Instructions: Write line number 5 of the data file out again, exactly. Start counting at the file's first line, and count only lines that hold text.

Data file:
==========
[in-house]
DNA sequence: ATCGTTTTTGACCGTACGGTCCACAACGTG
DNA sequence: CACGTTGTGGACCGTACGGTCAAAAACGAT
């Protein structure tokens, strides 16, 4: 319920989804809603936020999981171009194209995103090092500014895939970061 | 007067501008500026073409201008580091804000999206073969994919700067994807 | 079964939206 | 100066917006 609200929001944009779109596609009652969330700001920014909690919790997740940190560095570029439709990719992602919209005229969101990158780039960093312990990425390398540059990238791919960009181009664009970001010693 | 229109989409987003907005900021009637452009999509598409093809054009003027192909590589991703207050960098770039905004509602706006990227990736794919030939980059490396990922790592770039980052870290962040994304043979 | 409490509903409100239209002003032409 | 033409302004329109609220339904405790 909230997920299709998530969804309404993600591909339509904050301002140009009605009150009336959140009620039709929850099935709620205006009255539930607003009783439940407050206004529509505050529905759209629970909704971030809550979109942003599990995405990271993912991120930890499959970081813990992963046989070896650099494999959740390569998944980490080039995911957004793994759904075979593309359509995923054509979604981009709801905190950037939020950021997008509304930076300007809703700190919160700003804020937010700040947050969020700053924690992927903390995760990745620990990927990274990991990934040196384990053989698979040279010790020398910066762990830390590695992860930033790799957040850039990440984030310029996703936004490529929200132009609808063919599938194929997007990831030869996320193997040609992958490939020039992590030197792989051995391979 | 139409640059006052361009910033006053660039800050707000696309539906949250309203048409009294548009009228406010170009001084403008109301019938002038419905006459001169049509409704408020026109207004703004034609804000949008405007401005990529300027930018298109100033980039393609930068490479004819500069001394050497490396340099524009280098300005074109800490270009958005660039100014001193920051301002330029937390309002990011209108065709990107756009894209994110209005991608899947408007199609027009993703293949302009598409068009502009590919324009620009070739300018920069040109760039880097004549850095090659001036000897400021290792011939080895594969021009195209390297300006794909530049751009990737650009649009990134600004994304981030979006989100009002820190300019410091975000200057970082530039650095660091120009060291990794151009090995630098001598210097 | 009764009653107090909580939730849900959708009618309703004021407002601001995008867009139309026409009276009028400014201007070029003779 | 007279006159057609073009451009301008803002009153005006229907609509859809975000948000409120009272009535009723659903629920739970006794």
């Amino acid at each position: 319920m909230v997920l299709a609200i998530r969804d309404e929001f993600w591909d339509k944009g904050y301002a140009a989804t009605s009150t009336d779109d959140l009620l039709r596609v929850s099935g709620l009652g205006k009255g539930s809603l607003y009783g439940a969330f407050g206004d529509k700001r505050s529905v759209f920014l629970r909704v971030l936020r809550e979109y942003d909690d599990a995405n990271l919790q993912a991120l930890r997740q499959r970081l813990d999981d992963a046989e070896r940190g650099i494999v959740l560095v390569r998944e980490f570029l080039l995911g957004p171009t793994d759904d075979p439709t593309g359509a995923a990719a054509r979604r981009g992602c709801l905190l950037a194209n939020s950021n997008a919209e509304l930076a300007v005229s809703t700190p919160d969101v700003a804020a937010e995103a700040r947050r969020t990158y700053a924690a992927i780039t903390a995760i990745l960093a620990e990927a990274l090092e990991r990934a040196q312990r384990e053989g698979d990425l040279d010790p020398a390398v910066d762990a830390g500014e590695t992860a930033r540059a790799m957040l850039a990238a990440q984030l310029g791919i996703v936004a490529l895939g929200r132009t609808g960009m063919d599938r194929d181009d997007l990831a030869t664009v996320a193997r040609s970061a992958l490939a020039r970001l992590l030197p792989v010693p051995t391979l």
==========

């Amino acid at each position: 319920m909230v997920l299709a609200i998530r969804d309404e929001f993600w591909d339509k944009g904050y301002a140009a989804t009605s009150t009336d779109d959140l009620l039709r596609v929850s099935g709620l009652g205006k009255g539930s809603l607003y009783g439940a969330f407050g206004d529509k700001r505050s529905v759209f920014l629970r909704v971030l936020r809550e979109y942003d909690d599990a995405n990271l919790q993912a991120l930890r997740q499959r970081l813990d999981d992963a046989e070896r940190g650099i494999v959740l560095v390569r998944e980490f570029l080039l995911g957004p171009t793994d759904d075979p439709t593309g359509a995923a990719a054509r979604r981009g992602c709801l905190l950037a194209n939020s950021n997008a919209e509304l930076a300007v005229s809703t700190p919160d969101v700003a804020a937010e995103a700040r947050r969020t990158y700053a924690a992927i780039t903390a995760i990745l960093a620990e990927a990274l090092e990991r990934a040196q312990r384990e053989g698979d990425l040279d010790p020398a390398v910066d762990a830390g500014e590695t992860a930033r540059a790799m957040l850039a990238a990440q984030l310029g791919i996703v936004a490529l895939g929200r132009t609808g960009m063919d599938r194929d181009d997007l990831a030869t664009v996320a193997r040609s970061a992958l490939a020039r970001l992590l030197p792989v010693p051995t391979l």